Opinion gradually turned, from having been very sceptical to becoming more nuanced. This was also observed among decision makers and the general public.
Prior to the five-year defence decision that was to be made in 1982, it was necessary to carefully study alternative forms of procurement.
For the new multi-role JAS platform, there were a number of conceivable procurement forms. The alternatives investigated were direct purchase of foreign aircraft, licensed manufacture in Sweden of foreign aircraft, collaboration in development and production with one or more countries, or assuring Swedish capabilities with unified development in Sweden of a new military multi-role aircraft.
Against the background of the changed direction in the aircraft question, the military aircraft committee received a supplementary directive to investigate the military aspects as well as the consequences of the various procurement alternatives for the aircraft industry. The investigation now addressed the question of procurement of Swedish or foreign military aircraft.
The committee presented its findings in April 1981. Among other things, it was determined that procurement of a foreign multi-role platform would halve the volume of work in the country's military aircraft field.
The specification was well prepared, was of very high quality, and at the same time, was characterised by substantial consideration to the future. It addressed both the operational and customer perspectives, as well as a look to the future with an assessment of the opportunities to exploit future technological developments.
To find out what the purchase of foreign platforms/systems would entail, the FMV requested bids for modified versions of the F-16, F-18, F-20 and the Mirage 2000.
Depending on the aircraft type, larger or smaller modifications would be necessary to fulfil Swedish requirements. The requirement for short landing strips was difficult to fulfil with these aircraft.
The foreign bids and the bid from IG JAS (the industry group for the multi-role aircraft) were submitted in the spring of 1981 and evaluated under a veil of considerable secrecy. There were two separate groups at the FMV that evaluated both technical solutions and financial arrangements.
Discussions were held with England, France and Germany, and to a certain extent, the US, to determine if there were grounds for joint development. Even if these countries’ requirements for future platforms had certain similarities with the multi-role JAS specification, the schedules and financial budgets were not in synch. After the decisions during the first half of 1980, the tempo of planning radically increased and a primary specification was produced. International discussions were conducted both by government agencies and within the industry. At a relatively early stage, it was found that the alternative with joint development was not viable.
After the FMV analysed the various bids, the documentation was compiled and submitted to the Supreme Commander and the Swedish Armed Forces. In parallel with this, the Swedish Armed Forces conducted their tactical and operative evaluation.
Against the background of the Supreme Commander not finding any of the alternatives acceptable for replacement of older aircraft systems, he instead recommended the following during the spring of 1980:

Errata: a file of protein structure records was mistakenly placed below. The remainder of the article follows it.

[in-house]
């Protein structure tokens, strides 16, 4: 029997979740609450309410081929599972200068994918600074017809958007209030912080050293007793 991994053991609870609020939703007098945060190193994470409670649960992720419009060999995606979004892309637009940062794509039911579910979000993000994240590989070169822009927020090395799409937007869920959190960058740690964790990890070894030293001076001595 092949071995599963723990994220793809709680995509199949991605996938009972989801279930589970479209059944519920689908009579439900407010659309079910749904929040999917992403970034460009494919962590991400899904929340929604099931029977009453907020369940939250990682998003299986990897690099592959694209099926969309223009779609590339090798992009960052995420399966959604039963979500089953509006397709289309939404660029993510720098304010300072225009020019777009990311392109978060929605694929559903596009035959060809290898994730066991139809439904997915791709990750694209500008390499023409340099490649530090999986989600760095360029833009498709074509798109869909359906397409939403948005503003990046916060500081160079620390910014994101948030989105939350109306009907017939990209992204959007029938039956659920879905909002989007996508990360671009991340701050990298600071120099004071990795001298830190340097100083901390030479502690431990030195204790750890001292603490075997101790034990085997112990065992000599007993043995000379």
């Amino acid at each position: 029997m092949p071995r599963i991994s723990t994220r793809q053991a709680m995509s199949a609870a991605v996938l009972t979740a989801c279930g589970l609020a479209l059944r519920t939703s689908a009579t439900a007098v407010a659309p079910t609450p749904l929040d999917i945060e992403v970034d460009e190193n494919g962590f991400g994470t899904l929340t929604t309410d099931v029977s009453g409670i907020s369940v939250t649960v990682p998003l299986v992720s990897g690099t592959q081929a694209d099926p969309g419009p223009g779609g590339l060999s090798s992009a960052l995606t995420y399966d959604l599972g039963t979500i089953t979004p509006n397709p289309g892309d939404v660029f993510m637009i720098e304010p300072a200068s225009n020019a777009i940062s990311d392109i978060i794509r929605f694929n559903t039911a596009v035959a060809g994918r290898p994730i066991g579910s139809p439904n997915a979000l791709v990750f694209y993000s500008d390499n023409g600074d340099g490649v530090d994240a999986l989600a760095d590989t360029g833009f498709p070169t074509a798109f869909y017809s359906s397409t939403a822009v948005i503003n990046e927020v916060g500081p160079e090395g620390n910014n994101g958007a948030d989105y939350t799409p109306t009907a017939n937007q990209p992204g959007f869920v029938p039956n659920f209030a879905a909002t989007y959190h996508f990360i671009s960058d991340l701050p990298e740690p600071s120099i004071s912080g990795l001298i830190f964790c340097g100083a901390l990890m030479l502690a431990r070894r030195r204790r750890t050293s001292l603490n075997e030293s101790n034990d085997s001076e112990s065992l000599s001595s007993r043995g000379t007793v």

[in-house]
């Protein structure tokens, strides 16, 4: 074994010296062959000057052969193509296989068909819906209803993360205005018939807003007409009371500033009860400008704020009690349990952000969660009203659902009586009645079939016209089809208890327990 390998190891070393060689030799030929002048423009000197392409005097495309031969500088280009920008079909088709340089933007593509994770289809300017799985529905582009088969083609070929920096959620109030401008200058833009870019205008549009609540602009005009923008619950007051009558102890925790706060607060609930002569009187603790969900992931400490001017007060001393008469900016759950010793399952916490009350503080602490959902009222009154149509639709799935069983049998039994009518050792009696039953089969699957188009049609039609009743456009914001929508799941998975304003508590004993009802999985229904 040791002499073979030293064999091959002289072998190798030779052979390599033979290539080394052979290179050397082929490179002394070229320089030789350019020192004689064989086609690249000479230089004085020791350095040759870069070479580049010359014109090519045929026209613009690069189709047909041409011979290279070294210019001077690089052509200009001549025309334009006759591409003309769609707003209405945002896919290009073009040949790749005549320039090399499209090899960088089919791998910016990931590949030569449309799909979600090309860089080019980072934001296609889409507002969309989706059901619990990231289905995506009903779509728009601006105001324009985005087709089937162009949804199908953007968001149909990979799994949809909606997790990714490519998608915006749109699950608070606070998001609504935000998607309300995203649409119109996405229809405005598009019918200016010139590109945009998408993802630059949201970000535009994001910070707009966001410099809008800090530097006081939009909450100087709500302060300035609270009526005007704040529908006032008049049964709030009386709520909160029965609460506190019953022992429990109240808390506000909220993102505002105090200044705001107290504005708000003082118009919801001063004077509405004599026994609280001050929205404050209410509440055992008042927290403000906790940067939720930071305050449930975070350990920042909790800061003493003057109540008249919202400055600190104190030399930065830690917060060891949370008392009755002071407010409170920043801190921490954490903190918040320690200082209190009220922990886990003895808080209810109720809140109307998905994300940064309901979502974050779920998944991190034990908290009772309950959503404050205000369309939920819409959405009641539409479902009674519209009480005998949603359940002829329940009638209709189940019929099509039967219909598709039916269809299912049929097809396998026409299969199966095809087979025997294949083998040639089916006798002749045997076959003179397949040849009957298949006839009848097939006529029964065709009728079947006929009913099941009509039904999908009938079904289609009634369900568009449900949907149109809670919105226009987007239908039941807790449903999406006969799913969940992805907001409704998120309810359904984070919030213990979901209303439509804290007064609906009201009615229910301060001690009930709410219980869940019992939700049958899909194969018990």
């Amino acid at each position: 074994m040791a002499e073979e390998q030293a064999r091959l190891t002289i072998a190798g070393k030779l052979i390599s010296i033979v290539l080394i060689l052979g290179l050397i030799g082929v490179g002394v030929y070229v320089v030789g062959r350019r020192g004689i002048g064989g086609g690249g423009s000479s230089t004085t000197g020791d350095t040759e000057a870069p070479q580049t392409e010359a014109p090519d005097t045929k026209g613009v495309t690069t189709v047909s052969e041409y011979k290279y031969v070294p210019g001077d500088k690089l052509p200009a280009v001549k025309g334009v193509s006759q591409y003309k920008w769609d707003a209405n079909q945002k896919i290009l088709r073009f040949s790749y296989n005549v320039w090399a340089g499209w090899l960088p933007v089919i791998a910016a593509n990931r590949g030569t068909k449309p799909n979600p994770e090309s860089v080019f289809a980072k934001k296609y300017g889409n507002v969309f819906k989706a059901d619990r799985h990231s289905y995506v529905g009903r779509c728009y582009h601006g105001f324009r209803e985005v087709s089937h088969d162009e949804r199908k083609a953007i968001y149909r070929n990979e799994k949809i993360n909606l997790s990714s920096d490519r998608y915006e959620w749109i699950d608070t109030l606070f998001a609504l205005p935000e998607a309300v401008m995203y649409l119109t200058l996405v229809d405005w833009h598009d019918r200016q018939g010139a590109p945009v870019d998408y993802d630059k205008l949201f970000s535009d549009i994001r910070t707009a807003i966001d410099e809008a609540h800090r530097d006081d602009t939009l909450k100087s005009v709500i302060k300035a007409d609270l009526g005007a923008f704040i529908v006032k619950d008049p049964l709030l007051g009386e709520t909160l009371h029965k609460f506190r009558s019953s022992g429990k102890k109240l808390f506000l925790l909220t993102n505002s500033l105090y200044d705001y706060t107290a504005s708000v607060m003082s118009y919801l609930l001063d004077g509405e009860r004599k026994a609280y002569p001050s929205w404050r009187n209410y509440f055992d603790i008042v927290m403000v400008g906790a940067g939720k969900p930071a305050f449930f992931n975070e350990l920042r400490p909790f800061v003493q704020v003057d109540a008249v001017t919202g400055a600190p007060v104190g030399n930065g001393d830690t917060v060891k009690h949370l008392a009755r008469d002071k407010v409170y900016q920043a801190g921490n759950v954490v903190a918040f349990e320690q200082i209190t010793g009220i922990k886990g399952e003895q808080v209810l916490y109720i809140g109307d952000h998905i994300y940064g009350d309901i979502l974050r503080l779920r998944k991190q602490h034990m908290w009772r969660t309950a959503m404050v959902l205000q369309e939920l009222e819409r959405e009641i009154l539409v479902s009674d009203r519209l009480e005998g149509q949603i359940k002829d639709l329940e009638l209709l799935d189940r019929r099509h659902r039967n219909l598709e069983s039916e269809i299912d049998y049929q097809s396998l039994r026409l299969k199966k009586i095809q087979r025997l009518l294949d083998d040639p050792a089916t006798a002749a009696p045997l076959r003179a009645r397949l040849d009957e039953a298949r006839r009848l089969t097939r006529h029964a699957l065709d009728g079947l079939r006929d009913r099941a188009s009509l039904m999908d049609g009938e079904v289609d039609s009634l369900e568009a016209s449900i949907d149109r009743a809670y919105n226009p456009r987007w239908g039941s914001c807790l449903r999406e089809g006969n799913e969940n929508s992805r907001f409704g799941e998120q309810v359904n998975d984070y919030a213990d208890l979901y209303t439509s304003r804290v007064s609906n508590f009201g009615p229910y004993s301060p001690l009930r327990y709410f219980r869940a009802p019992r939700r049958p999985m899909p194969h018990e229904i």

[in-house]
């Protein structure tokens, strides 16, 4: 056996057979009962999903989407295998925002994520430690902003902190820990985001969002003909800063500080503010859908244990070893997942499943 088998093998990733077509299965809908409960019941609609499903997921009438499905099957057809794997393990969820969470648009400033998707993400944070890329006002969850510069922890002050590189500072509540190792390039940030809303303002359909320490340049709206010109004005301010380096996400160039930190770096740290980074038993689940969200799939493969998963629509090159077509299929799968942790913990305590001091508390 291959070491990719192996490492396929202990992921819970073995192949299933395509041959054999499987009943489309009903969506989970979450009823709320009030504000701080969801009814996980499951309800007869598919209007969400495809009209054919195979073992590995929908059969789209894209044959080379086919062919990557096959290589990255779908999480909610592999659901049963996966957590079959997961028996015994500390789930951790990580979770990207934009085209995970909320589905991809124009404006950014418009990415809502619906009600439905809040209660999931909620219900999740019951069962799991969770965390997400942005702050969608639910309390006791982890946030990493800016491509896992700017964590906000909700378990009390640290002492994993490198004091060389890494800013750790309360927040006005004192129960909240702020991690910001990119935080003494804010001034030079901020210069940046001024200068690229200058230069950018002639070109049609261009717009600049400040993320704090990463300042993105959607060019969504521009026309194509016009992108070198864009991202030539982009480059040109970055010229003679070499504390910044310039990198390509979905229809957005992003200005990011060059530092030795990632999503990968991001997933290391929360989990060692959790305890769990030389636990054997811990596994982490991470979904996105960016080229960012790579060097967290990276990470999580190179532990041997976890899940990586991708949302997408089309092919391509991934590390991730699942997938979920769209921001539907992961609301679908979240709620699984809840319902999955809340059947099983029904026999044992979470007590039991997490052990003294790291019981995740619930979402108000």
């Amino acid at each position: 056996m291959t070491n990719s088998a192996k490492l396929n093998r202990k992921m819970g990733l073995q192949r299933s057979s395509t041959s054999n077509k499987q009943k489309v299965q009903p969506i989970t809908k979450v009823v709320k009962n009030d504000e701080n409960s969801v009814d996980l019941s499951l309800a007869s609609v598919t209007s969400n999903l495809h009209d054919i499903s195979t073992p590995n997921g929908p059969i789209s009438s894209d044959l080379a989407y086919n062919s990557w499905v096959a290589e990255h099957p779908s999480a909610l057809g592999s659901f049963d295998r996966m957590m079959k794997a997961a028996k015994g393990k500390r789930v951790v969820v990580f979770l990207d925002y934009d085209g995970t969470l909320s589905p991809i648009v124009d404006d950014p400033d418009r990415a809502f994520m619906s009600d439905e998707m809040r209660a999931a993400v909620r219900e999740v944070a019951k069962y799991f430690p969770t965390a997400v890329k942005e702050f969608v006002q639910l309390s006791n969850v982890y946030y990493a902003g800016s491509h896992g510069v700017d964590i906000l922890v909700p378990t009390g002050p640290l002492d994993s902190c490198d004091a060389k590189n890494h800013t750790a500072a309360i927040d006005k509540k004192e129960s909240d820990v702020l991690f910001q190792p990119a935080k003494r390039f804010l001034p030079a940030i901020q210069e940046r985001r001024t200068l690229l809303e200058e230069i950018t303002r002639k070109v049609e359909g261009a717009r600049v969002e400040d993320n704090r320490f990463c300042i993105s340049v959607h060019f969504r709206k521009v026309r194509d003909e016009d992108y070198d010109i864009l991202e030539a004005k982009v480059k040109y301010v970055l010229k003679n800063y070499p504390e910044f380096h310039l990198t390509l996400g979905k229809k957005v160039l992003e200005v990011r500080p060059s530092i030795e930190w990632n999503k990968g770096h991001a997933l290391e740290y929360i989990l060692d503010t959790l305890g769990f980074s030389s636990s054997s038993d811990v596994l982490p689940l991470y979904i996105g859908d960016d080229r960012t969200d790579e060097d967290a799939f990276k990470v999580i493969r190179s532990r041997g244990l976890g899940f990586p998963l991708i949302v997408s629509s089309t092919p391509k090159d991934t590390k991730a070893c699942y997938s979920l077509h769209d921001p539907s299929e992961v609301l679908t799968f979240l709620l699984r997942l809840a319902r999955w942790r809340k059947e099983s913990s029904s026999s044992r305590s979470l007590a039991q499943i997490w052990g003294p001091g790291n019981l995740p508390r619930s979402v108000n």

The government accepted the Supreme Commander's recommendation and submitted a proposition to Parliament in March 1980 for approval of the Supreme Commander’s proposal for resolving the aircraft question. What was it that had convinced the Supreme Commander and the government to so radically change their views on the aircraft question? The answer varies with whom you ask, but most agree that the following factors were very influential:
Surprisingly soon thereafter, the Supreme Commander stated in October 1981 – after the FMV’s evaluation during the spring and summer of all bids – that he recommended moving forward with a Swedish procurement if acceptable terms could be reached in the concluding contractual negotiations.
The requirements placed on the Swedish aircraft industry were stiffened. The industry was to take greater responsibility, both technically and financially. The State only wanted one partner in negotiations. There would be collaboration with foreign industry for more subsystems in the aircraft than before to hold down expenses. The procurement would be conducted differently than what had applied for previous aircraft systems in Sweden.
The requirement for one partner led to the Swedish aircraft industry forming the IG JAS industry group (Industrigruppen JAS) in order to submit a joint bid. IG JAS consisted of the companies Saab-Scania, Volvo, Ericsson, SRA and later FFV. IG JAS was formed in the autumn of 1980 and IG JAS AB was registered in the spring of 1981.
IG JAS would invest its own funds to cover 50 percent of the costs for the definition phase. Moreover, intensified collaboration would be conducted with the international aircraft industry by outsourcing work to subcontractors.
In addition to this, IG JAS was to agree to fixed prices and to submit binding technical guarantees in an advanced development project. These requirements led to many hours of trying negotiations.
At IG JAS and Saab, the assessment was made that there were no other alternatives if there was to be a Swedish aircraft system in the future. IG JAS was forced to accept the State’s general conditions, and within this framework, to try to obtain the best possible terms.